by:  Douglas J. Kingston, CPA/MBA  • Mailing Address: 16443 N 59th Place; Scottsdale, AZ 85254

• Telephone: +1 (602) 595-5885 (GMT-7) • E-Mail: • URL:






Resident Status Under U.S. Tax Law



Canada-US Tax Treaty Protection




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It is important for Canadian visitors in the U.S. to be aware of their U.S. tax filing requirements.




The U.S. imposes its income tax on foreigners under two separate regimes: one for resident foreigners and the other for nonresident foreigners.  In general, nonresidents are taxed only on their income from U.S. sources, but residents are taxed (as are U.S. citizens) on their worldwide income.  Worldwide income means income arising anyplace in the world (including Canada, the U.S. or third countries).   Even though Canadians visiting the U.S. are typically subject to Canadian income tax on their worldwide income (because Canadian tax authorities consider them resident in Canada), U.S. tax laws consider certain long-term visitors to be resident in the U.S. as well.  Such individuals are referred to as “dual resident taxpayers.”   Many Canadian winter visitors have filed the annual Internal Revenue Service (“IRS”) Form 8840 “Closer Connection Exception Statement for Aliens” and probably most have been uncomfortable doing so (however, less so since 2006 because IRS has revised the form to omit questions about social, religious, political and charitable issues). Although not evident in the form’s instructions, individuals qualifying under the Canada-U.S. tax treaty as tax residents of Canada may consider not filing that form; however, this alternative has pitfalls so it is recommended that an experienced tax adviser be consulted with your particular situation in mind.  

Resident Status Under U.S. Tax Law


Under U.S. tax law, a Canadian is treated as a resident of the U.S. if: 1) he meets either the “Green Card Test” or 2) the “Substantial Presence Test.”

1. Green Card Test - An individual is a resident of the U.S. under this test if, under immigration rules, he or she is a lawful permanent resident of the U.S. at any time during the calendar year.  Individuals generally have this status if they have entered the U.S. with an alien registration card (also known as a “greencard”).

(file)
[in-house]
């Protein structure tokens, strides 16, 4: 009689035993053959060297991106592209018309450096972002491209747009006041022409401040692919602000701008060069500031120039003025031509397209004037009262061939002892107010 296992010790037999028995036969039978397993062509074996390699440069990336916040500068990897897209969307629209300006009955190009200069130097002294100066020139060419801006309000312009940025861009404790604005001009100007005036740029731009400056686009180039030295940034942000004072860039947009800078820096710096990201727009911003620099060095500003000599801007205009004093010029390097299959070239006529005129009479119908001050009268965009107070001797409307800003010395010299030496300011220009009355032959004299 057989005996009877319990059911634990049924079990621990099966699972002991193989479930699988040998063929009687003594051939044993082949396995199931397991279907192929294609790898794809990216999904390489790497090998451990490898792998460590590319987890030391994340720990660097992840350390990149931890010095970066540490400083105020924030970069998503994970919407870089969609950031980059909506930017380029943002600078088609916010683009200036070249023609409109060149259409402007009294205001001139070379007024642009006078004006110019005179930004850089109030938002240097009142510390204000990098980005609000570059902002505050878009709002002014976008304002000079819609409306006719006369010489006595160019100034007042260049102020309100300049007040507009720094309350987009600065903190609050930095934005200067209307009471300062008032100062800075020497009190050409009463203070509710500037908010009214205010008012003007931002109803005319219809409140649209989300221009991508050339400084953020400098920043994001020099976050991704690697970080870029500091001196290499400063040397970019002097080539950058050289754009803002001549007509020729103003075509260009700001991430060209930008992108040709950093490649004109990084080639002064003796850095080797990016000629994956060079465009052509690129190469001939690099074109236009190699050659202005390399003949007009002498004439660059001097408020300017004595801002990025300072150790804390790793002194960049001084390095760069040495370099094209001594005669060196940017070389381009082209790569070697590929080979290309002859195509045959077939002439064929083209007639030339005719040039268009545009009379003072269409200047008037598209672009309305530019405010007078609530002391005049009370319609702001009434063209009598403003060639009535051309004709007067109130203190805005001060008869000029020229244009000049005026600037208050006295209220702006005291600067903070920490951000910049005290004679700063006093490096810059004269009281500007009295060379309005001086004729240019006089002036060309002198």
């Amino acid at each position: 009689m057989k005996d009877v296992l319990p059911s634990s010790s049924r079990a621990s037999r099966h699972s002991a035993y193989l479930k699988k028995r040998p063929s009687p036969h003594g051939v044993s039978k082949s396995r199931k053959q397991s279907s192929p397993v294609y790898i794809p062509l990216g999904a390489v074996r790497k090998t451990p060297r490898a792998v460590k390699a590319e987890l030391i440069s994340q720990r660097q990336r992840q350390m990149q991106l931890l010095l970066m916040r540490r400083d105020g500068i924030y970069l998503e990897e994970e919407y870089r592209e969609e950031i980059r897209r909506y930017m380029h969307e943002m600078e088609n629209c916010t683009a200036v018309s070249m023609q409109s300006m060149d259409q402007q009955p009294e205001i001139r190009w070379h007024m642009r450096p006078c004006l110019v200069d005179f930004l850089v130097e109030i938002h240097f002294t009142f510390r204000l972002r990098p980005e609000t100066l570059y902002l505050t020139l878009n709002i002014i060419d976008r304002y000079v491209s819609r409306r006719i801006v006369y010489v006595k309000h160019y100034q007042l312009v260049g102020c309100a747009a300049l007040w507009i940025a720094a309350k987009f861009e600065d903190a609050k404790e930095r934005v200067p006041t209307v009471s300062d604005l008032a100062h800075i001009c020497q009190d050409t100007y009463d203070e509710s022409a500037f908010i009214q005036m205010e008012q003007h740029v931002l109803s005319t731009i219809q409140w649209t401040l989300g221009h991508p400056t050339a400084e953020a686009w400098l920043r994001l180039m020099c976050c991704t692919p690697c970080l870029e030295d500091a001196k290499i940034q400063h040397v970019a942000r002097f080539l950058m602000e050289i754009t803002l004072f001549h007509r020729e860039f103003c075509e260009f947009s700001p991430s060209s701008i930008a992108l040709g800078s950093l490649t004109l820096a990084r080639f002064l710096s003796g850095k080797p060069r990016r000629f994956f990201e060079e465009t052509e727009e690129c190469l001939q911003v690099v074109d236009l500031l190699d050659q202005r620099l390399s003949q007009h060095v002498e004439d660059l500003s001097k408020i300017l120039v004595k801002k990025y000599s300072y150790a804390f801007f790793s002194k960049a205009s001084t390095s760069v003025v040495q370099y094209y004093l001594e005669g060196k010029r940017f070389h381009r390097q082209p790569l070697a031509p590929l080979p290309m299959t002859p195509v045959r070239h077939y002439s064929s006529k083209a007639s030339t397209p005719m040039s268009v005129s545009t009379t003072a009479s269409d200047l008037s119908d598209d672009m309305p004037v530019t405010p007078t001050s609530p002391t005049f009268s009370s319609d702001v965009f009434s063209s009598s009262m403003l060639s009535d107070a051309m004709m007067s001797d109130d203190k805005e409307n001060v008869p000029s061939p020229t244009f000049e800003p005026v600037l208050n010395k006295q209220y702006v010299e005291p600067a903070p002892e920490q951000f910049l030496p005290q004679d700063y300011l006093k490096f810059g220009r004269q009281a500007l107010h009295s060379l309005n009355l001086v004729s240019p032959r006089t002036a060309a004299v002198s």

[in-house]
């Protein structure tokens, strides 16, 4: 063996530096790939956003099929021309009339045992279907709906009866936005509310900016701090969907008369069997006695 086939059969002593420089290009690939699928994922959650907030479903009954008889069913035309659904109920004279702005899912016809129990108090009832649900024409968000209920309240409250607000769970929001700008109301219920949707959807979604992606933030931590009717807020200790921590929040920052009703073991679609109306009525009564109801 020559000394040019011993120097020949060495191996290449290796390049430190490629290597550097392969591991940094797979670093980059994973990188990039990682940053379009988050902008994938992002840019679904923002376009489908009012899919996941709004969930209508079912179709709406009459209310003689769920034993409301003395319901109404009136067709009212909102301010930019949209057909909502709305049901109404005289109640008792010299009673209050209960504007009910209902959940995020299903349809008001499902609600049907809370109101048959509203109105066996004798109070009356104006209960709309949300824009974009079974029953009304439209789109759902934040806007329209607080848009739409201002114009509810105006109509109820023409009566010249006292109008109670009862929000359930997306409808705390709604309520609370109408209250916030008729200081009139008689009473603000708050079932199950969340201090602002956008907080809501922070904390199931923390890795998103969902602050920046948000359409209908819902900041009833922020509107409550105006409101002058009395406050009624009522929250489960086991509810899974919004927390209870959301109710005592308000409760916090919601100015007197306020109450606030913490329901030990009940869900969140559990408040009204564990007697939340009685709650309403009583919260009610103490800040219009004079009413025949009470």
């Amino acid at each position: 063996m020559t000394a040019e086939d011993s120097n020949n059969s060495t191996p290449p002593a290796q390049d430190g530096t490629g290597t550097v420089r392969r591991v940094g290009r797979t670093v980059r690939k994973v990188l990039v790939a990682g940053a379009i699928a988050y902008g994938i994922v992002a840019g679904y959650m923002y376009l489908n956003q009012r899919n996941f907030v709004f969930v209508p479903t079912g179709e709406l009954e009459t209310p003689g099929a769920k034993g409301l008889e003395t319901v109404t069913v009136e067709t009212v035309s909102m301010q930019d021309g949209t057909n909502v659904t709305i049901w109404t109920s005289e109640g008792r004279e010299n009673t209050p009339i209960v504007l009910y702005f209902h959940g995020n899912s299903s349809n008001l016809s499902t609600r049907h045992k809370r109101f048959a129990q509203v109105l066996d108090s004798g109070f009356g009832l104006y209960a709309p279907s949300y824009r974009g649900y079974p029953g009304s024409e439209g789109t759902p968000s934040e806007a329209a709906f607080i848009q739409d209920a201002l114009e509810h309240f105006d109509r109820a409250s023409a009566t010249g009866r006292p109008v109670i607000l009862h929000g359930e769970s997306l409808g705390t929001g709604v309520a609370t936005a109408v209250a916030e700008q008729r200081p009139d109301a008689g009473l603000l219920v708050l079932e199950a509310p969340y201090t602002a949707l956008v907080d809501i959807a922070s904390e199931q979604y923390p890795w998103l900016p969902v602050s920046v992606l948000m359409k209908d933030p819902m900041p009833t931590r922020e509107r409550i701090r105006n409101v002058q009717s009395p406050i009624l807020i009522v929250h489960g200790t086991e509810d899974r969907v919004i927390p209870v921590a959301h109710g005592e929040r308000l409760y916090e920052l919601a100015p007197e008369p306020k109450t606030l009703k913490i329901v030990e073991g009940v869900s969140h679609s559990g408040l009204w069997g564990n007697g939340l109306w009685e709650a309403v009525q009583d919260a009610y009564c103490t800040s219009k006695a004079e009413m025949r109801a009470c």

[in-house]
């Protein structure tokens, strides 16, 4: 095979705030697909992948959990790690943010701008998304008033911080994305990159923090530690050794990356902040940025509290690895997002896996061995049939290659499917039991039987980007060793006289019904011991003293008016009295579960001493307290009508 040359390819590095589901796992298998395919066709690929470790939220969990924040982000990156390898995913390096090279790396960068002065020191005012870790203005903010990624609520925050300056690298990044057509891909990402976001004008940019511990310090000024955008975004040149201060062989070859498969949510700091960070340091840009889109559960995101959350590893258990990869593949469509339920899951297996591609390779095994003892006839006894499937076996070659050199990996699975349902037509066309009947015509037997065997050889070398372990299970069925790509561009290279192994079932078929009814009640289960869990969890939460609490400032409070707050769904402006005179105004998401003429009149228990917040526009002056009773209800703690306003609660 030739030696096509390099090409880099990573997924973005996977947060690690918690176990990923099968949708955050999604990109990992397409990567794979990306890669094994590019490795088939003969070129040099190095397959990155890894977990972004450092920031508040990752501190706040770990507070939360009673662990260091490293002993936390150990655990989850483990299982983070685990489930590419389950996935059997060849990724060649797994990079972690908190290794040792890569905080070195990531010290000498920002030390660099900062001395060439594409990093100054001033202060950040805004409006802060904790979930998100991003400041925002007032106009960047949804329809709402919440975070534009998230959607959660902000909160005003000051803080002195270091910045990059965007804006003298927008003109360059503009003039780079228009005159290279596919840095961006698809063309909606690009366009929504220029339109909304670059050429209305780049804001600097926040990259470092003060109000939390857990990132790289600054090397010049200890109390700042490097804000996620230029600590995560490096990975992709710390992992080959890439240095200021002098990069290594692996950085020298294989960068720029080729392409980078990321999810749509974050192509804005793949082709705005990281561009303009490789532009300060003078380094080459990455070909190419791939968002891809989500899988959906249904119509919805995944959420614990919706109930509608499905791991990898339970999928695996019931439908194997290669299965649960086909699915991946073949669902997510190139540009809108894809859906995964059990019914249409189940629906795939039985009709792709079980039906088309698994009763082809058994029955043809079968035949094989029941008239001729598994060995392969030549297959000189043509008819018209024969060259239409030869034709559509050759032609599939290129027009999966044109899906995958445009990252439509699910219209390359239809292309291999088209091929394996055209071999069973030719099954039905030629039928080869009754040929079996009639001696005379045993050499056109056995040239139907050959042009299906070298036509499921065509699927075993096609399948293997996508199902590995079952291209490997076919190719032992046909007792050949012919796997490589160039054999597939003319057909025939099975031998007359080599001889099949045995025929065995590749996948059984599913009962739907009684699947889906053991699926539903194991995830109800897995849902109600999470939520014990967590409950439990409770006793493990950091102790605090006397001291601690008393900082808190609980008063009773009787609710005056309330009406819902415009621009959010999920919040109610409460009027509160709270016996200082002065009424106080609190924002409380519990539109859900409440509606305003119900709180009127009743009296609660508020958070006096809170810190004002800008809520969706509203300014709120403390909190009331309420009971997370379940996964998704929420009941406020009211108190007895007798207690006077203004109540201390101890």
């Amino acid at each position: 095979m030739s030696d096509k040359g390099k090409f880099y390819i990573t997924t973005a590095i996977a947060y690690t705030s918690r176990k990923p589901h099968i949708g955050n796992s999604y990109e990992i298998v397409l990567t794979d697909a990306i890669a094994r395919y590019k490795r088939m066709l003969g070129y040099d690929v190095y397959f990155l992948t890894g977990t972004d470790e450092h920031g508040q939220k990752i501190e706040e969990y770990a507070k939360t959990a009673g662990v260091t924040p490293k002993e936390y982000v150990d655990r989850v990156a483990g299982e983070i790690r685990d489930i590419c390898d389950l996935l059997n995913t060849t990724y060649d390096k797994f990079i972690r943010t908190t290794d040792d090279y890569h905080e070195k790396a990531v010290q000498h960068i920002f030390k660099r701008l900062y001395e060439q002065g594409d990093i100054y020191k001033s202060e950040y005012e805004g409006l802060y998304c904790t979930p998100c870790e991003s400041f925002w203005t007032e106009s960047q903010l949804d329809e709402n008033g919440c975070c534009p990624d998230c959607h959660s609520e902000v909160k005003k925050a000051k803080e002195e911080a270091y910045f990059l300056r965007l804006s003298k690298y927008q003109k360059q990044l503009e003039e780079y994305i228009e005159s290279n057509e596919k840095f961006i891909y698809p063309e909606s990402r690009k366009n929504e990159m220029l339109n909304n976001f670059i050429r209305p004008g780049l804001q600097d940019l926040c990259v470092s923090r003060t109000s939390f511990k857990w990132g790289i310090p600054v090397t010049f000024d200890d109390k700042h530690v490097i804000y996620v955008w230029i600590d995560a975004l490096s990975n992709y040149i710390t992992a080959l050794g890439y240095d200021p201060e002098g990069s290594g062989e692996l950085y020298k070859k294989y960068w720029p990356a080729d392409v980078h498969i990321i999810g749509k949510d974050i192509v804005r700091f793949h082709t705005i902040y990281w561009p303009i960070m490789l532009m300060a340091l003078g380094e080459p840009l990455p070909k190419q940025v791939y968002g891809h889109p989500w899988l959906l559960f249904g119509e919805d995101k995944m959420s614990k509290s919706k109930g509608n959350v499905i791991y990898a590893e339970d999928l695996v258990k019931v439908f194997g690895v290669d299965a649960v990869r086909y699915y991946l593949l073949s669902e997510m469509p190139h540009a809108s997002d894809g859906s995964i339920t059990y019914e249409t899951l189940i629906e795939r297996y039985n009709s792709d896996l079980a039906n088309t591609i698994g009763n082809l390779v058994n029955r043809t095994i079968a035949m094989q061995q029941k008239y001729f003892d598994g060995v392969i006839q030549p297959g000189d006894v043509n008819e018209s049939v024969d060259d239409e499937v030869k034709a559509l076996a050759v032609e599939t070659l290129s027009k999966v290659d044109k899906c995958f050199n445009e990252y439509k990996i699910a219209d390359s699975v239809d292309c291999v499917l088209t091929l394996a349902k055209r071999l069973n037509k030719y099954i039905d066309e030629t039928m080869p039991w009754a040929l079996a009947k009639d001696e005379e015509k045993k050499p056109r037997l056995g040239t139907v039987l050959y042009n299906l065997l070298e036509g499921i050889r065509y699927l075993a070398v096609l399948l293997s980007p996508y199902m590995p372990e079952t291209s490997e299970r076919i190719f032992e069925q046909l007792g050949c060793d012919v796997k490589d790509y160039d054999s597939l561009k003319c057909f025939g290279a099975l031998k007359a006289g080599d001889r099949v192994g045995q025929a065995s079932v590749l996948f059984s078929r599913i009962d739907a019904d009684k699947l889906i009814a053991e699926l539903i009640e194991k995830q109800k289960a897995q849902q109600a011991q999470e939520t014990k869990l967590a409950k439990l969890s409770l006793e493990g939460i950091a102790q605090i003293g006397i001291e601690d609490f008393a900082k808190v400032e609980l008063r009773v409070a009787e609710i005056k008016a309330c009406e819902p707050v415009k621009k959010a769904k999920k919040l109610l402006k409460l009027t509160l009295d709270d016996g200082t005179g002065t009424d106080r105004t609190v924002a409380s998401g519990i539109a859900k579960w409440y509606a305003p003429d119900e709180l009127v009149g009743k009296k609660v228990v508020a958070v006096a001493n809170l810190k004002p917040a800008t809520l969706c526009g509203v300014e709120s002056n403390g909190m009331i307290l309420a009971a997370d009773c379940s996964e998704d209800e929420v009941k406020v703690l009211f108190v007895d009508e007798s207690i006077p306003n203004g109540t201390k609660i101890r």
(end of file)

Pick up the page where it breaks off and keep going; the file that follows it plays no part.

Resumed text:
2. Substantial Presence Test - An individual is a resident under this test if physically present in the U.S. at least 31 days during the current calendar year and 183 or more days during the current and two prior calendar years computed under a “weighted presence formula” (i.e., counting each whole or partial day in the current year as one day, each whole or partial day in the first prior year as 1/3rd of a day, and each whole or partial day in the second prior year as 1/6th of a day).  A foreign visitor spending on average four months and two
days a year in the U.S. during a


Resident Status Under U.S. Tax Law (continued)


three year period is considered a U.S. tax resident under this test.

Closer Connection Exception - An individual is not treated as a U.S. resident under the substantial presence test if he is present in the U.S. fewer than 183 days in the current year, has a “tax home” in Canada and has a “closer connection” to Canada than to the U.S.  An individual cannot assert this exception if he has or intends to apply for a greencard.   Even if the requirements of this exception are met, the individual must also timely file a Form 8840 with the IRS.  For an individual with a closer connection to Canada, filing Form 8840 merely avoids the “penalty” of not being allowed to assert the exemption (properly filled out it indicates, but does not prove, existence of the closer connection).  For an individual without a closer connection to Canada, or with a closer connection to Canada and one other foreign country, filing does not provide any protection at all.   Once the IRS receives the Form 8840 it is stamped and returned to the individual.  IRS says it does not keep record of forms having been filed so it is important to keep the returned copy in a safe place (for at least three years, but preferably forever) since the burden of proving timely filing is on the taxpayer.


Canada-US Tax Treaty Protection Taxes

 It is very important to note that the tax treaty provisions override or modify U.S. (and Canadian) tax laws.  Thus, even though a long term Canadian visitor may be considered a U.S. resident under U.S. tax law, dual resident status may be avoided by invoking the treaty.   The treaty mandates that a dual resident taxpayer be treated as resident in only one, not both, countries under the “tie-breaker” rule set forth in Article IV.2. which provides that: the individual is deemed a resident of the country in which he has a “permanent home;” if he has a permanent home in both or neither, he is a resident of the country in which he has his “center of vital interests;” if he has his center of vital interests in both or neither, he is a resident of the country in which he has his “habitual abode;” if he has his habitual abode in both or neither, he is a resident of the country of which he is a citizen;” and finally, if he is a citizen of both or neither, he is a resident of the country as agreed to by U.S. and Canadian tax authorities.   Form 8833 Required - Even though this alternative may avoid having to rely on timely filing Form 8840, the IRS requires timely filing of Form 8833 “Treaty-Based Return Position.”

Douglas J. Kingston is an Arizona certified public accountant (CPA) specializing in international tax planning and compliance for U.S., Canadian, European, Latin American and Asian business and individual clients and may be reached by:

Telephone: (602) 595-5885E-Mail: • URL: